I had one of those "gift of G-d" rides straight to Sha'ar Binyamin's Rami Levi, Yafiz when I was waiting for the bus, so I got there early. I tried to do a bit of shopping in Rami Levi, but I couldn't concentrate and decided to obey the rule:

Don't shop on an empty stomache!
There was nothing left to do but go to work, so I "signed in." After working with the customers for an hour or more, I felt that I was walking in circles and knew that the time had come to eat. I wasn't getting paid to wander around confused. My boss was very supportive and understanding:

"Eat already!"

So I sat down and ate the food in the smaller container, a couple of walnuts and drank some water. I didn't jump up immediately, because I wanted the food to reach my brain first. Then I felt fine, and after the fast was officially over, I ate the rest of my food, made myself tea and finished the water. Within a half an hour I felt "myself" and it was as if I had eaten normally the entire day.

Thank G-d I have an understanding boss and I've learned what's best for myself. Just like my dieting advice, the key is planning and preparation. As long as I have the right foods with me, I'm not tempted by what I shouldn't be eating.

Today is Friday, Erev Shabbat, lots to cook, clean and also pay a shiva call, (visit a mourner.)

Shabbat Shalom and Purim Same'ach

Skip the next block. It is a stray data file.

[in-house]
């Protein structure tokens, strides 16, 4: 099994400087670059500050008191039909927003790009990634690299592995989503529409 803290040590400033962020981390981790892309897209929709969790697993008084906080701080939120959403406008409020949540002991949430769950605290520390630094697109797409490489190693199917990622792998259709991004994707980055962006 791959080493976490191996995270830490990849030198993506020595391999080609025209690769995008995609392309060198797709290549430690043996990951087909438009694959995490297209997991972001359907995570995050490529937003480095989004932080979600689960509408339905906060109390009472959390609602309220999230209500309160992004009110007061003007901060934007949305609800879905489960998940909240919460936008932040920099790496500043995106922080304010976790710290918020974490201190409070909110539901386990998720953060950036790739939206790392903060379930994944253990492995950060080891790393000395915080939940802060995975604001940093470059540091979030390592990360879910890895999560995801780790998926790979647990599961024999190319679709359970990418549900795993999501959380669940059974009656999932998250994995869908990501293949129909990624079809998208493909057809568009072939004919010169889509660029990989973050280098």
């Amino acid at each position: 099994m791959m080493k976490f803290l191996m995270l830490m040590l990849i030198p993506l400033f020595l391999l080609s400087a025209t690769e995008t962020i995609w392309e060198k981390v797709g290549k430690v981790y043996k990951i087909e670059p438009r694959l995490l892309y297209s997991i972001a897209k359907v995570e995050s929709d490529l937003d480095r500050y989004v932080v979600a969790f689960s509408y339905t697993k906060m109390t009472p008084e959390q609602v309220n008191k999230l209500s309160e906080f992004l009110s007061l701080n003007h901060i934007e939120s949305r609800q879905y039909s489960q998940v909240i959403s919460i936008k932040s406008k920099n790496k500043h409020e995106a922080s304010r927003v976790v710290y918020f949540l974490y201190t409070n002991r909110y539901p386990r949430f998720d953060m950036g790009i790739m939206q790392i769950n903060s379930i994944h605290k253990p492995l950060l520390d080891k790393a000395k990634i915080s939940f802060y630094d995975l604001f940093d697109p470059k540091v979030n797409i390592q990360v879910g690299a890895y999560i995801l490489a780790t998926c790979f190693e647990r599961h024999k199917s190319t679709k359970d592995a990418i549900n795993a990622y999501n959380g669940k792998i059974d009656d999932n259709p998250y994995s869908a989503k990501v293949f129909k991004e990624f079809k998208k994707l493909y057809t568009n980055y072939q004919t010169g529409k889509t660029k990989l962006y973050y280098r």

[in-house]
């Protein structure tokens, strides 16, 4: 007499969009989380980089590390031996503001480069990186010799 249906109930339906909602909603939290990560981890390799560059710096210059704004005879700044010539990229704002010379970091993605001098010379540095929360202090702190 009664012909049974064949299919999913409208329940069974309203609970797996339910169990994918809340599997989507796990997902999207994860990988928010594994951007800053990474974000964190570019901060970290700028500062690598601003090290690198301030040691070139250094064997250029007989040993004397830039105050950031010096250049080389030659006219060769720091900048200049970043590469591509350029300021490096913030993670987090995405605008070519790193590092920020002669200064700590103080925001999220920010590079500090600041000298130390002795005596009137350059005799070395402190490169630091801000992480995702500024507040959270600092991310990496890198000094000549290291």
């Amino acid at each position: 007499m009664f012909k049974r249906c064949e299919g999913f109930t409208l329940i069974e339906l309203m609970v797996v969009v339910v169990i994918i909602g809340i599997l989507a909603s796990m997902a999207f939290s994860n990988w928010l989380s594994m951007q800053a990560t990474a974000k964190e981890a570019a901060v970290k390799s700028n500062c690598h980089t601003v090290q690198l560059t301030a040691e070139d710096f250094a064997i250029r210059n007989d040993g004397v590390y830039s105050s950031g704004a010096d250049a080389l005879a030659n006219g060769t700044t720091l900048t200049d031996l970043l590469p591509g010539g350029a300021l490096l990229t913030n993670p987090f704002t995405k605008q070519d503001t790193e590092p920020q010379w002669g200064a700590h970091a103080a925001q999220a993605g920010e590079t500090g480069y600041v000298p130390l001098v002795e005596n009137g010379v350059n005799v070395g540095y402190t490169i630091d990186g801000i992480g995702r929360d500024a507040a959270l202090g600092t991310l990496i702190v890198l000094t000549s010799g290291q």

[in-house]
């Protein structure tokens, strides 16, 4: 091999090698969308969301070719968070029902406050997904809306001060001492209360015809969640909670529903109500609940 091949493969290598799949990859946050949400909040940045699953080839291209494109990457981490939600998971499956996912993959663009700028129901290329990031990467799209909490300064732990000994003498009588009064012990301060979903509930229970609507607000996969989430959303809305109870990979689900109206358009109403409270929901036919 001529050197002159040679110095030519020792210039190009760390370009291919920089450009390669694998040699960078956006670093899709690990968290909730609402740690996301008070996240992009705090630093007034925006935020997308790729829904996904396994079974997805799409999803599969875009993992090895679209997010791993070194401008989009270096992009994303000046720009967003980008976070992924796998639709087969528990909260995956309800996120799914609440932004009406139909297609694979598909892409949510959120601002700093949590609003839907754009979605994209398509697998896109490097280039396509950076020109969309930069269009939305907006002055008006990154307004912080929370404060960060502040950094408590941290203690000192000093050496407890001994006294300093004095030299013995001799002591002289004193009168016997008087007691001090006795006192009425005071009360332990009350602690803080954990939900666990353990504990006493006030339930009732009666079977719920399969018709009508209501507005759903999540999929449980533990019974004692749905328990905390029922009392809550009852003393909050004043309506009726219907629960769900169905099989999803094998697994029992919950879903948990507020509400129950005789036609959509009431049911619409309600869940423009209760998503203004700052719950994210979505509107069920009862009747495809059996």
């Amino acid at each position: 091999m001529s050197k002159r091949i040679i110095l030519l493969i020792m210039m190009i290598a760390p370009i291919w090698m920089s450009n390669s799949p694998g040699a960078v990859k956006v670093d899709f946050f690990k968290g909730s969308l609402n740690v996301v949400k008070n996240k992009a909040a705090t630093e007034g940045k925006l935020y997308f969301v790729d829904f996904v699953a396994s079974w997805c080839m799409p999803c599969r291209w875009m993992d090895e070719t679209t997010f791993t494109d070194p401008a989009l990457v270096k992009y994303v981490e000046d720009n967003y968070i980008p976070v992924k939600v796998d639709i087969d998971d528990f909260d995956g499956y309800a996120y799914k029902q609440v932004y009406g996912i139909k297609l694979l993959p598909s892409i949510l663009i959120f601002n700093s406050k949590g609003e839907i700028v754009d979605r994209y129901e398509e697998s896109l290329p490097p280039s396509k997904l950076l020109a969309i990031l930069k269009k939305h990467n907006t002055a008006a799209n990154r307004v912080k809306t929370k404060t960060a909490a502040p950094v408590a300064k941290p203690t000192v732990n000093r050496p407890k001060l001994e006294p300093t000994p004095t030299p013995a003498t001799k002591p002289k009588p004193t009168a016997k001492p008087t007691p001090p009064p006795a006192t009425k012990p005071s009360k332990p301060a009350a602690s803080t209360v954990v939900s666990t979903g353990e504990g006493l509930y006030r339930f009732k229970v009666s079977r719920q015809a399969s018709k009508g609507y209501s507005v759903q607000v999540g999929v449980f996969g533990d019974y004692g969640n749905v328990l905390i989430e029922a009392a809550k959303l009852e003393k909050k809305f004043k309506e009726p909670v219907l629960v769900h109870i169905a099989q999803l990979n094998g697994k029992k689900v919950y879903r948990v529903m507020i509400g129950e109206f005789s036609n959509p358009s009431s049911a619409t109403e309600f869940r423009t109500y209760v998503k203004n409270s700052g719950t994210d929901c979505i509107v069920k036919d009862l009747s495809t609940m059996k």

Thursday, March 17, 2011

Fun Time at Yafiz

We've been having a big sale on all the winter clothes here at Yafiz, Sha'ar Binyamin

-- HALF PRICE-50% OFF!





I don't know how much is left, but it has been great fun selling bags of clothes to people for bargain prices.  Now it's almost Purim, and that means that Passover and spring, soon summer are approaching really quickly.

The other part of the store is full of gorgeous new stock, and people are buying that, too.

Now, what should I buy for myself....?

Wednesday, March 16, 2011

Baking? Do People Really Eat All the Purim Food?

I'm going to bake a few cakes for Purim's mishoach manot, the food gifts we give.  They will be in aluminum pans, so they'll be clean and there will be a better chance that someone will eat them.  Slices of cake generally just get dumped.

I also bought a couple of things to add.  I'm making very simple things.   I bought nice wrapping paper, too.

I have flour and chocaltae chips and fruit juice to use up.

I can't believe that I want the house kosher for Passover in just four weeks!

A Different Megillah

In a few days it will be Purim.  Most Jewish communities world-wide are commanded to listen to the Megillat Ester, Scroll of Esther twice, evening and morning of Purim.  It tells the story, giving background and history of the events and personalities we Jews have been commemorating for thousands of years.  Here in Shiloh, the Biblical one in the HolyLand, we have two days of Purim, so we have double all the commandments including hearing/reading the Megillat Ester.

But this post is about a different megillah, the Gantseh Megillah, a monthly round-up of articles about Jewish life from all over the world and all sorts of life styles.  Here's the March edition of the Gantseh Megillah for your reading pleasure.  Enjoy!

Tuesday, March 15, 2011

Friends for Life

How many of you have some friends you've known your entire life?  I have my cousin who lives in Israel and has been my friend forever.  And I have some other cousins with whom I'm still in contact in the states. 

But friends, non-relatives?  I only have some friends from high school, NCSY and Seminars. They are the people I've known the longest.